For six years Joel Ford has been a Democratic member of the North Carolina Senate. He was a Democratic candidate for mayor last fall and before that chaired the Mecklenburg Democratic Party.
But along the way Ford has worked with Republicans. And now he faces a challenger who questions his party allegiance.
"I would describe it as a philosophical difference within the Democratic Party," said Ford, reciting a litany of his community's challenges. "I, as a Democrat representing that constituency, don’t have the luxury of not engaging the leadership to help my district.”
Party credentials are likely to be a factor in a primary that typically draws the most committed and partisan voters.
For some voters, said Democratic consultant Dan McCorkle, "It’ll come down to party loyalty versus incumbency.”
Ford and Mohammed are two of four Democratic candidates in the district that stretches across north Charlotte from the airport in the west to the Cabarrus County line in the east. A majority of the district's voters are African American and registered Democrats.
Tim Wallis, 26, is a systems engineer making his first run for office. Roderick Davis, 34, has run for several offices and won nearly 48 percent of the vote against Ford in the 2016 primary despite barely campaigning.
Mohammed, 32, is an assistant public defender and former official of the county Democratic Party. He's a former staff attorney at the Council for Children’s Rights.
Ford, 49, is currently an executive consultant for Tennessee-based behavioral health company. He has called himself "a recovering entrepreneur."
In the Senate, Ford is a moderate who has worked with Republicans, who hold a "super-majority" with 35 of 50 seats.
"They don’t need us for anything so I am scrapping and working hard to bring deliverables to my district," he told the Observer. "You can play politics or you can deliver for your constituency."
Last summer Ford was one of four Democrats who joined Senate Republicans in voting for the final legislative budget. He was the only Mecklenburg Democrat in either chamber to back it. He touts the fact that it included $25 million for Charlotte-Douglas International Airport and $250,000 for Renaissance West, a childhood education program in west Charlotte that he championed when he chaired the Charlotte Housing Authority.
But Gov. Roy Cooper, a Democrat, vetoed the GOP budget, saying it didn't go far enough in helping teachers and schools. He said it "prioritizes tax breaks for the wealthy and corporations" while shortchanging working people. Ford, who was in Charlotte campaigning for mayor, was not in the Senate for the successful vote to override the veto. He said he would have voted with other Democrats to uphold the veto.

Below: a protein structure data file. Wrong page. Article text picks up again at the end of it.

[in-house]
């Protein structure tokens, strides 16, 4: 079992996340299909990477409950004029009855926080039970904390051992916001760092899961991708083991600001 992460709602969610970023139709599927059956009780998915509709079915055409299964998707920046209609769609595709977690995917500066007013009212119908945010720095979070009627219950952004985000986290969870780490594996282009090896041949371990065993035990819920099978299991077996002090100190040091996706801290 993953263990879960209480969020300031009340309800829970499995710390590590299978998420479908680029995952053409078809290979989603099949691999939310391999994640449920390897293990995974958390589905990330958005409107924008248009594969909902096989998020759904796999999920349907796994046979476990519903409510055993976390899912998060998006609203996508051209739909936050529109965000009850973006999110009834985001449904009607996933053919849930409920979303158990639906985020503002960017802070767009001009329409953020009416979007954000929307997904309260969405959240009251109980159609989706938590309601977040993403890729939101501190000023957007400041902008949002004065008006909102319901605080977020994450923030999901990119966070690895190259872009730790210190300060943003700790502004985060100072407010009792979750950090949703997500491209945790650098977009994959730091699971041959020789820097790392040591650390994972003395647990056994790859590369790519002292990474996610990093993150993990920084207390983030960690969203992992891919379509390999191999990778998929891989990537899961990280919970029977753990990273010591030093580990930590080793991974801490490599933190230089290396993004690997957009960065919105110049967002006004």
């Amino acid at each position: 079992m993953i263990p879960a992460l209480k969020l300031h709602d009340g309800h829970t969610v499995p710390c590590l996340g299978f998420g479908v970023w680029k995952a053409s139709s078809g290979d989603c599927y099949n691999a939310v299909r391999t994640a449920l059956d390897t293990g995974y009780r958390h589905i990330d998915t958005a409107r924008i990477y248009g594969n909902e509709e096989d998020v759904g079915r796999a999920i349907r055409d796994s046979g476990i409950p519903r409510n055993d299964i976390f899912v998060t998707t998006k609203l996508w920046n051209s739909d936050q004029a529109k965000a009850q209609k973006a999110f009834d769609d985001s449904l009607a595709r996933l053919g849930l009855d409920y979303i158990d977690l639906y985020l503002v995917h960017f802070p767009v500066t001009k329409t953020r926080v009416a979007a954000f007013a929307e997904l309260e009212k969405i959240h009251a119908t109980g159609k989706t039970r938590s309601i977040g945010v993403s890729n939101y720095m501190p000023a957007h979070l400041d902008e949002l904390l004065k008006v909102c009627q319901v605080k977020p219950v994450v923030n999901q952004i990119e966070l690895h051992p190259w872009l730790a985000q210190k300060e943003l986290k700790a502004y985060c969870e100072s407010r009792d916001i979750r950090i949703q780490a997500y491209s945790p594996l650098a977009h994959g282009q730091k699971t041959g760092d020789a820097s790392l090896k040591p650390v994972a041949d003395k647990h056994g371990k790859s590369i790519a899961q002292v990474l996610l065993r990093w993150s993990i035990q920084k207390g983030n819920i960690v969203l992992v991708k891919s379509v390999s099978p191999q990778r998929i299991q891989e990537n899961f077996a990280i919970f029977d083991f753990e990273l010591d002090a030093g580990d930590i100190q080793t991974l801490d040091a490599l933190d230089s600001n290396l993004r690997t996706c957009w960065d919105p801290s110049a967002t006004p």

At a Black Caucus Forum this month, Mohammed said Democrats should fight for education and other issues they believe in.
"Why is it that as Democrats we should give up our values and our principles just to make (Republicans) happy?" he said. "Why do Democrats constantly have to move to the center while they move further to the right?"
Ford said Democrats have to be realistic as long as they're in the minority.
"Unless we as Democrats in this state come up with agenda that will appeal to rural and suburban North Carolina, we will continue to be in the minority," he said at the forum. "It's going to take 26 votes to get anything done in the North Carolina Senate. Then you've got to get (a majority) in the North Carolina House and a governor willing to sign it.”
Records show Ford voted against the Senate majority 22 percent of the time this session. That's more than several Democrats including Sen. Jeff Jackson of Charlotte.
At the forum, Mohammed also chided Ford for missing votes last session while he ran for mayor.
Records show he had 34 excused absences, twice as much as any other senator. And he cast only 240 out of 574 possible votes, fewer than any senator.
"Our district went silent because we didn’t have a voice there," Mohammed said.
In the previous session, Ford cast 1,000 votes, 95 percent of the total. He said when he running for mayor last year, he rarely missed big votes.
"Major pieces of legislation you will find me present and voting with my district,” he said.
Ford, who got just 16 percent of the vote in Charlotte's mayoral primary, said it's about getting results in Raleigh.
"In this environment, with everything coming out of the Republican-controlled legislature, we need thoughtful and considerate Democrats who are still willing to provide solutions for our growing and dynamic (community).”